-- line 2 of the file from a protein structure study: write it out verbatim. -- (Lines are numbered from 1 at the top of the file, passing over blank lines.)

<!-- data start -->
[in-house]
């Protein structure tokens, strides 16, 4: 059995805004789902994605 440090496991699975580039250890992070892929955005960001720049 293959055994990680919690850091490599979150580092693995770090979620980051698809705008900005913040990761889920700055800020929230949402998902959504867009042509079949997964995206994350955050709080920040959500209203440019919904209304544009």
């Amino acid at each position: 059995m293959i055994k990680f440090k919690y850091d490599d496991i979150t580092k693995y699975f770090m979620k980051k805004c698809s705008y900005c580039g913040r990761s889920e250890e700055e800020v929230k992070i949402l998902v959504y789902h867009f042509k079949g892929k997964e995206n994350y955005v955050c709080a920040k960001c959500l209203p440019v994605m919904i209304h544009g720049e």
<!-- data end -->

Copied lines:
């Protein structure tokens, strides 16, 4: 059995805004789902994605 440090496991699975580039250890992070892929955005960001720049 293959055994990680919690850091490599979150580092693995770090979620980051698809705008900005913040990761889920700055800020929230949402998902959504867009042509079949997964995206994350955050709080920040959500209203440019919904209304544009």